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Following this achievement O’Farrell (pictured above on the left with his assistant at Old Trafford, and fellow former Hammer, Malcolm Musgrove) was appointed as manager of Manchester United. Since winning the European Cup in 1968, the Red Devils had finished 11th in 1969, leading to Sir Matt Busby stepping down to be replaced by Wilf McGuinness. United finished the following season in eighth place and Busby returned to the top job midway through the 1970/71 campaign as the club replicated their eighth position of the previous season. After initial speculation that Jock Stein would replace Busby, it was O’Farrell who was named as the club’s new manager in June 1971. He started well and United were top of the table at Christmas and held a ten-point lead at one stage before seven successive defeats brought the club’s season crashing down and they finished, again, in eighth position. The softly-spoken Irishman struggled to control the increasing excesses of George Best and team morale suffered as a consequence. O’Farrell has said of the brilliant but mercurial Ulsterman:

“George Best was like every other player except that he was much more in the public domain. George Best was big news. There were times when I didn’t know where he was. He would be away for a couple of days, and I’d ring his digs and ring his house, but no-one knew where he was. Eventually he would come back, and the other players got annoyed when I picked him because they would think ‘Why has he been picked when we have trained and he has been away?’ Well, quite simply I had to pick my best players and the rest of the team weren’t good enough without George. A half-fit George Best was better than a lot of the team and I owed it to the fans and to the team to pick the best players. Every time I had reservations about picking George, I would do it anyway because I knew he could win you a game.”

After failing to win any of the opening nine matches of the 1972/73 season, United’s form continued to be patchy at best until a 5-0 defeat at Crystal Palace in mid-December 1972 finally resulted in the end of O’Farrell’s tenure at Old Trafford and he was replaced by Tommy Docherty.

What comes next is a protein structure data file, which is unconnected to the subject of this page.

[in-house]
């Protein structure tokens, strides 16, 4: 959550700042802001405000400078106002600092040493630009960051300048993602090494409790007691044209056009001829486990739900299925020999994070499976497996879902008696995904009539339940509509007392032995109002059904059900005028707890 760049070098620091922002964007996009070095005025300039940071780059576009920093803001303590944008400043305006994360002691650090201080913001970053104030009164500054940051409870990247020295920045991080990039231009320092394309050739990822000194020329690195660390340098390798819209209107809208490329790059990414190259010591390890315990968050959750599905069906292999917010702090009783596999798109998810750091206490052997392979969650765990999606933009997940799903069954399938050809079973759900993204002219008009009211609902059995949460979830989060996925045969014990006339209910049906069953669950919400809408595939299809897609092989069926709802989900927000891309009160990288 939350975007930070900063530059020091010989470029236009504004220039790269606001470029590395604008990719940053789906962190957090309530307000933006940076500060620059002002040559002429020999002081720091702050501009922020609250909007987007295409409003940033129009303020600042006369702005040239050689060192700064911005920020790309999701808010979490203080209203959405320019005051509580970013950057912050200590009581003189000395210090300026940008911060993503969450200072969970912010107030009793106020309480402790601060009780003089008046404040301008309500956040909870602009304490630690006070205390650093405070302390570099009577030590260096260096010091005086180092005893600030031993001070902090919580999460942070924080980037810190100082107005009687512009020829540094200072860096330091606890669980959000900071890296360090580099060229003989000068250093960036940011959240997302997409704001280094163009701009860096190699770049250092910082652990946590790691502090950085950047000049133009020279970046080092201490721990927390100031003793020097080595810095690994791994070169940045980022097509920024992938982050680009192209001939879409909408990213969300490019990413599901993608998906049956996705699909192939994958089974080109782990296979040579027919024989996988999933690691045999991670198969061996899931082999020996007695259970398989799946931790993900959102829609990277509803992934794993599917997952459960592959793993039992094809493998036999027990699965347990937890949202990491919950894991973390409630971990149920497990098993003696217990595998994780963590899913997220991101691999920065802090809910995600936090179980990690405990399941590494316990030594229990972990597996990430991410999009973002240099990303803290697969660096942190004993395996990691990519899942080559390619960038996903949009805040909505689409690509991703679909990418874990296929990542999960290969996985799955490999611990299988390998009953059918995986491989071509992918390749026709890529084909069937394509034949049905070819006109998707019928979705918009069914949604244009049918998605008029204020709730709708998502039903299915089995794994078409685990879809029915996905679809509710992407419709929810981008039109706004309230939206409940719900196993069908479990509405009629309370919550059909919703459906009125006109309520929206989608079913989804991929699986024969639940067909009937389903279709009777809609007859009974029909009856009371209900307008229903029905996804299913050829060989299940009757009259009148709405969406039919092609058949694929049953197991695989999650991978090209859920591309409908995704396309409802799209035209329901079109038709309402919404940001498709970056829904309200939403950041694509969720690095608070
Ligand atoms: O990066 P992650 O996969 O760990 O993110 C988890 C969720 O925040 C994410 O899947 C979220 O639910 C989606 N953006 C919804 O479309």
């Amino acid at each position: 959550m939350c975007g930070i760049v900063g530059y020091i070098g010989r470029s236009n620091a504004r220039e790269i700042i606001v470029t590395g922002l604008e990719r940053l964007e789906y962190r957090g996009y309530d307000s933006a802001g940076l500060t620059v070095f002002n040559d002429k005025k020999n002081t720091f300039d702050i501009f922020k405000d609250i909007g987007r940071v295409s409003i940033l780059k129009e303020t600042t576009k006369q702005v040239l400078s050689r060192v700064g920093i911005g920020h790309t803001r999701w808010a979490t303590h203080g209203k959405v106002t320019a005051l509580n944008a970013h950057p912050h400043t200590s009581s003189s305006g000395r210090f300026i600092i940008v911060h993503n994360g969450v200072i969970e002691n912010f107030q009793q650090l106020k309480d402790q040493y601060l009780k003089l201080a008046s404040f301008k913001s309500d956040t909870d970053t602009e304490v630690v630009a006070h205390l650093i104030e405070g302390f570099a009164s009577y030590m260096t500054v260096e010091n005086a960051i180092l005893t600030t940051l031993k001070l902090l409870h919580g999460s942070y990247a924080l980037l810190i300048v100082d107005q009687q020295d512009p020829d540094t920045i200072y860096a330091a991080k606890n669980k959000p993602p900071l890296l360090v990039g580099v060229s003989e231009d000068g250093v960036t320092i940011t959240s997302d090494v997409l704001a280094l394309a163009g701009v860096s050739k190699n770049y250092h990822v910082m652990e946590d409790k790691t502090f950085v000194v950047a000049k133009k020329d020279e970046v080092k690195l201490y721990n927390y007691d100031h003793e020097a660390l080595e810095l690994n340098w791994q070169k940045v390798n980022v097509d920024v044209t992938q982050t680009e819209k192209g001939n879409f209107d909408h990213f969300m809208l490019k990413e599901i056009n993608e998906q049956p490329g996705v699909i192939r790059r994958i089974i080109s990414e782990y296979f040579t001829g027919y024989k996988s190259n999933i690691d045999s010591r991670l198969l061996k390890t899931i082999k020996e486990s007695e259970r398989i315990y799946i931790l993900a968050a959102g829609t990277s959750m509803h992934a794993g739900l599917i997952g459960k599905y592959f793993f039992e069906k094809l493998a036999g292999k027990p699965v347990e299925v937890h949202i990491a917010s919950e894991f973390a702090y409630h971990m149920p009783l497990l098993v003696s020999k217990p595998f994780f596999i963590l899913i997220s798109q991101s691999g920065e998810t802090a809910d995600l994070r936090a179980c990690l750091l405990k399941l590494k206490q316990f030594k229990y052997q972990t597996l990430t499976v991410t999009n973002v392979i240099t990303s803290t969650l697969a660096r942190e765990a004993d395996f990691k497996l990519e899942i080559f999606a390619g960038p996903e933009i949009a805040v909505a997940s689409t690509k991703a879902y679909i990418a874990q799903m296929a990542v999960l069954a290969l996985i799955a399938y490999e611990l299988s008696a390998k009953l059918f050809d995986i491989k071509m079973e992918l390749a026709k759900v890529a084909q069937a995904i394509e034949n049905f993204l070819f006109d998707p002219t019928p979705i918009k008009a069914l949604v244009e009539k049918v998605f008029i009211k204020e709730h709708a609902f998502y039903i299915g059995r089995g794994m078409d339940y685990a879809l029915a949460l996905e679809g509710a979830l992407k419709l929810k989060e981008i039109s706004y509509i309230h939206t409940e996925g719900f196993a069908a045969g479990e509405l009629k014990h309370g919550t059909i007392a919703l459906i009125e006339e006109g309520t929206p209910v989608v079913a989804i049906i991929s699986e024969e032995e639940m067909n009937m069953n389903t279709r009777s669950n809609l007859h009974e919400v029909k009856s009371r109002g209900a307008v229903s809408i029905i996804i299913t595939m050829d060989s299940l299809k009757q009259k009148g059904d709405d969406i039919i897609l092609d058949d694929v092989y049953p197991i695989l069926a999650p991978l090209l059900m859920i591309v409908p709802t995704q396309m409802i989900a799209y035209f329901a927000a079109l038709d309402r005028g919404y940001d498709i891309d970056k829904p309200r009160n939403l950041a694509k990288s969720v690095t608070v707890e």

O’Farrell became manager of Cardiff in November 1973, but quit in April 1974 to take the manager’s post with the Iranian national team who he led to the 1976 Asian Cup. He returned to Torquay as manager in November 1976, moving upstairs to become General Manager in March 1977 when Mike Green was appointed as manager. He became Torquay manager again in June 1981 before once more returning to his General Manager post on the appointment of Bruce Rioch in June 1982. He remained in this role until 1983, when he retired from football but continued living in Torquay and occasionally worked as a scout for Everton and Bolton. He also ran a nursing home with his wife and has been active in church affairs. Now 92 years of age, O’Farrell still lives in Devon and celebrated 60 years of marriage with Ann in 2014. Interviewed last year, O’Farrell said:

“Although I’ve had to give up driving, I’m generally well for my age and can’t have any complaints about my career or my life. Well, maybe there’s only one small tinge of disappointment – I never got to drive that steam train!”


Wednesday’s referee is 39-year-old Paul Tierney. The Lancashire-based official has refereed the Hammers on seven previous occasions. His most recent Irons appointment was our 2-0 defeat at Everton in October. He also refereed our 2-0 home win against Norwich in August and was in charge for our 2-0 defeat to Everton in east London in March 2019. He also refereed our 3-0 win at Newcastle in December 2018.

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Tierney’s first West Ham appointment was for the 1-1 draw with Everton in November 2015 which saw James McCarthy’s tackle on Dimitri Payet put the Frenchman out of action for two months (pictured above). His second Irons game was our 0-0 draw at West Brom in September 2017, when he chose to issue just a yellow card to Ben Foster for his late tackle on Javier Hernandez. He also refereed our goalless draw at Shrewsbury in the third round of the FA Cup in January 2018.

Possible line-ups